After my Tuesday Tutorial last week, a great attorney and friend emailed me…
“The spouse is required to execute the DOT to avoid any homestead claims if they reconcile and he moves in and then she defaults. I’m not saying he would prevail on the homestead claim, but what a hassle. I’d take the case to stop a foreclosure.”
Lenders and title insurers don’t care because a vendor’s lien is superior to homestead interest.
To which he responded:
“You kid yourself if you think judges understand the difference in liens, but they all understand homestead, or think they do. I could buy nine months staving off the foreclosure.”
So, I responded with my treatise which I have named
“What Happens When You Stop a Foreclosure.”
I continue my correspondence:
As you have probably discerned, quickness of mind is your strong suit and not mine.
You have given me feedback these past few years – and, knowing how valuable an attorney’s time is, I sincerely treasure that feedback and instruction. I often muse that you had to explain partitioning property during a marriage about 3 times over lunch that day and then in a series of emails over the next several months. If you would help me and become a mentor of sorts to me, I would like to have the equivalent of a law degree by the time I retire (around age 95). I don’t want to practice law (as I fancied when I was quite a bit younger). I just want to know what I’m talking about.
An attorney was quite pleased to tell me one day (at the Family Law Section luncheon where I was speaking) that he had filed bankruptcy on his client’s behalf so as to stop a foreclosure. I remember that it didn’t sit well with me but I had no immediate response. But, I have mulled it over many times – this idea of “stopping foreclosure.”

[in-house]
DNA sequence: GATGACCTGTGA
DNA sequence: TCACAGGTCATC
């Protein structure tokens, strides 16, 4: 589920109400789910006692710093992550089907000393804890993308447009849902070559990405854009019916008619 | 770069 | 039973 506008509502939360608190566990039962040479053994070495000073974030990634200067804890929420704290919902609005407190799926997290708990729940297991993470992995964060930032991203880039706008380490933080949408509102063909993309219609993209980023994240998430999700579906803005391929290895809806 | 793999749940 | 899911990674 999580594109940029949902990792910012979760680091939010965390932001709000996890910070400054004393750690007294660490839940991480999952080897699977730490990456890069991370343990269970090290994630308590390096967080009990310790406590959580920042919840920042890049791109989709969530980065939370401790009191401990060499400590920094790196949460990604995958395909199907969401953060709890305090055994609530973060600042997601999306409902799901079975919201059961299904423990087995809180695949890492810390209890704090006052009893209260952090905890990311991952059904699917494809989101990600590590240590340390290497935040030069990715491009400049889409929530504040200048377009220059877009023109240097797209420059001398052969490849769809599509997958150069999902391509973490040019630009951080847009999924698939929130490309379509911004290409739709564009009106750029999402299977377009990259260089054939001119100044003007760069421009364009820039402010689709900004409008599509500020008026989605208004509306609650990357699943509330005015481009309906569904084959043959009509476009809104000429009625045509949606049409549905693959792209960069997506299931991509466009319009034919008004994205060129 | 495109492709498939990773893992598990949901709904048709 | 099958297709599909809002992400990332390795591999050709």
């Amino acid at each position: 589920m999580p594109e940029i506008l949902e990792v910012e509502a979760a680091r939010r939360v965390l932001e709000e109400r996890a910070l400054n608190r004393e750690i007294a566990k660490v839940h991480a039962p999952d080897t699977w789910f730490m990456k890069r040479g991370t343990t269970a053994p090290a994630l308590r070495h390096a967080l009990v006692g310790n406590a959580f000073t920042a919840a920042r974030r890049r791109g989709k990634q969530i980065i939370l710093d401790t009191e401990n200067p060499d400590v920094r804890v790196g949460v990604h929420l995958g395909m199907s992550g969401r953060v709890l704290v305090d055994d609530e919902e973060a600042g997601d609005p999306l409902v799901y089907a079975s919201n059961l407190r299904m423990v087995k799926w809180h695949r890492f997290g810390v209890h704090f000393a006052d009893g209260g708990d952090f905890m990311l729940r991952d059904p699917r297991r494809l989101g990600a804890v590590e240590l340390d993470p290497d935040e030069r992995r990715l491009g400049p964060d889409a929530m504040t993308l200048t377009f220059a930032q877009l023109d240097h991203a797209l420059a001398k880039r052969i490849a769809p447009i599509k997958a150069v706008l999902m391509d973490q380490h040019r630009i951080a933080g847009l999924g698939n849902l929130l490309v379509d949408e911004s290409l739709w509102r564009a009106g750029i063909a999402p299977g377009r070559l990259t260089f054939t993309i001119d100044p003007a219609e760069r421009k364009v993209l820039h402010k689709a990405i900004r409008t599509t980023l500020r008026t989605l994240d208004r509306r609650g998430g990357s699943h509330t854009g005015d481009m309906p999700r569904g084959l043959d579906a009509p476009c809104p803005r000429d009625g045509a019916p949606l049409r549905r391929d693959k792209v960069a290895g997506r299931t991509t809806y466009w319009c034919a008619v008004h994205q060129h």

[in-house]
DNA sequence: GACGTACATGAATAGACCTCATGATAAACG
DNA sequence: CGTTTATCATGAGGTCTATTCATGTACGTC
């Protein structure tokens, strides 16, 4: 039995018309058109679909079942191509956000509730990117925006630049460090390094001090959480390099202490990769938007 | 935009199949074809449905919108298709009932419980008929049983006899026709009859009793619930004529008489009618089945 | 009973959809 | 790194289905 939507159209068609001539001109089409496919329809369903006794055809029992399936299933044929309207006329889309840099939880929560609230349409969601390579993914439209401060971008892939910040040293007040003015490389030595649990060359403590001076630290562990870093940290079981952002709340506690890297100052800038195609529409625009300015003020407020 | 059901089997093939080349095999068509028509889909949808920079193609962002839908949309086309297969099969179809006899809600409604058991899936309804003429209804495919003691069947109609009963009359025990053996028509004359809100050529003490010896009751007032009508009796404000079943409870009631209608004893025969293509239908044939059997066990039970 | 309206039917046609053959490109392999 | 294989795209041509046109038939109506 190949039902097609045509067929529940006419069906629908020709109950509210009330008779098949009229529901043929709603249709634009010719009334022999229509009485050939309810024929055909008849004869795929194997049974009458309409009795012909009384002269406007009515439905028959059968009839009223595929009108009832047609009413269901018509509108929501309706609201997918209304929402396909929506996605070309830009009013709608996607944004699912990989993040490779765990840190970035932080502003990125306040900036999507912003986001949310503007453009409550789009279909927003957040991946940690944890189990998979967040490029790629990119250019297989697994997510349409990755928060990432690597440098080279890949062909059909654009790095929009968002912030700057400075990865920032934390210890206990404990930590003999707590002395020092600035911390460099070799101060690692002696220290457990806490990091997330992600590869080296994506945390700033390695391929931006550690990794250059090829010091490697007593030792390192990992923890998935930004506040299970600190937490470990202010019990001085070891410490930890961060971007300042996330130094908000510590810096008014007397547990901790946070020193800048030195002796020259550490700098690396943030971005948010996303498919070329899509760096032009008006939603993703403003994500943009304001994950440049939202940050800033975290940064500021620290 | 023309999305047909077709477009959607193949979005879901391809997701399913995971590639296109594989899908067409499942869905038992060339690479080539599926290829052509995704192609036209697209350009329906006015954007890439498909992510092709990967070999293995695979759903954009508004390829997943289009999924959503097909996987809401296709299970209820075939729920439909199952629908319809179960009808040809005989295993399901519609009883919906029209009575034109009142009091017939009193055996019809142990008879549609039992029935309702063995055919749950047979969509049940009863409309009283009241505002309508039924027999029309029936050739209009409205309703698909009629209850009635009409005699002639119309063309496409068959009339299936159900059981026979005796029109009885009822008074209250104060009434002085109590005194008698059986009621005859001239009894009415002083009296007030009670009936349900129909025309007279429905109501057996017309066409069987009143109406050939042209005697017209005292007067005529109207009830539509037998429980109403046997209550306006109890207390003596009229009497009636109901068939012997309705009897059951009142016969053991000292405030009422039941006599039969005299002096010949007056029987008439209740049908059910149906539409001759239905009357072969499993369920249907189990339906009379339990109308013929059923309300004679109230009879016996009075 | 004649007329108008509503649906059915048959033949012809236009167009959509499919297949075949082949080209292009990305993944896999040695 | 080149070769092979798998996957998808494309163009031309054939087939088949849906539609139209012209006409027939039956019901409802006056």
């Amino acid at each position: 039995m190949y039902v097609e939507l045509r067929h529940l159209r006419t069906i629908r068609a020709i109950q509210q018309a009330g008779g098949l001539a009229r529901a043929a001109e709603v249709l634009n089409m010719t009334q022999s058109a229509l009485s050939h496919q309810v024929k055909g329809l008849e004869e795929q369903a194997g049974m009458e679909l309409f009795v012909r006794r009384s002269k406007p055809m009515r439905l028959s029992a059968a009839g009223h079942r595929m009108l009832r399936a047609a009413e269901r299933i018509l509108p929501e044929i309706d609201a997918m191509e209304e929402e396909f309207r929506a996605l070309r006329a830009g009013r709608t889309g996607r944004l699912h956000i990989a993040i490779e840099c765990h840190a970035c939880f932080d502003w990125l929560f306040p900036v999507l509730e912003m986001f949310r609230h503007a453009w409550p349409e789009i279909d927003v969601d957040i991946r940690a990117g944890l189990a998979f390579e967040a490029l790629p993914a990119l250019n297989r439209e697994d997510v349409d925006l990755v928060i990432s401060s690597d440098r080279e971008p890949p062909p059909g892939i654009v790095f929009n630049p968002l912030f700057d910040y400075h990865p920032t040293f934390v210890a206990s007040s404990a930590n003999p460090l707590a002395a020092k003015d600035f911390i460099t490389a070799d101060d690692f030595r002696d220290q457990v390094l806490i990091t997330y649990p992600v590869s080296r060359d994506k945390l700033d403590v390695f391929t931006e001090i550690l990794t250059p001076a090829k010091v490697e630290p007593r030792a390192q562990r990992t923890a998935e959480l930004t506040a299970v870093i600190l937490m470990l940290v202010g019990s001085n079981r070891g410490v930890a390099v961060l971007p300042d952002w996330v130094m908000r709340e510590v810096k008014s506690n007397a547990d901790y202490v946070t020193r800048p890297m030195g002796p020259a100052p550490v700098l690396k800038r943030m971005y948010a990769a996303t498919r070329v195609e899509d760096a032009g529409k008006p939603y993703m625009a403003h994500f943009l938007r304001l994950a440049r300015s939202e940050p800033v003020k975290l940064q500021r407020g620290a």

In the legal world, it sounded like a clever move – something that stopped a big bank from taking someone’s house from them. The classic scene - little guy stands up to the big guy. Yet, as a financier who deals with people and their credit at times well after such a scene has played out, I knew that a legal “win” was actually a net loss. The homeowner, ultimately gained nothing and lost much. That is, the only benefit of stopping foreclosure is to simply forestall for a few more months that which is inevitable – the occupant has to move out of the bank’s house. And I ask myself - is moving out in October truly preferable to moving out in March? I suppose it depends on a few other considerations.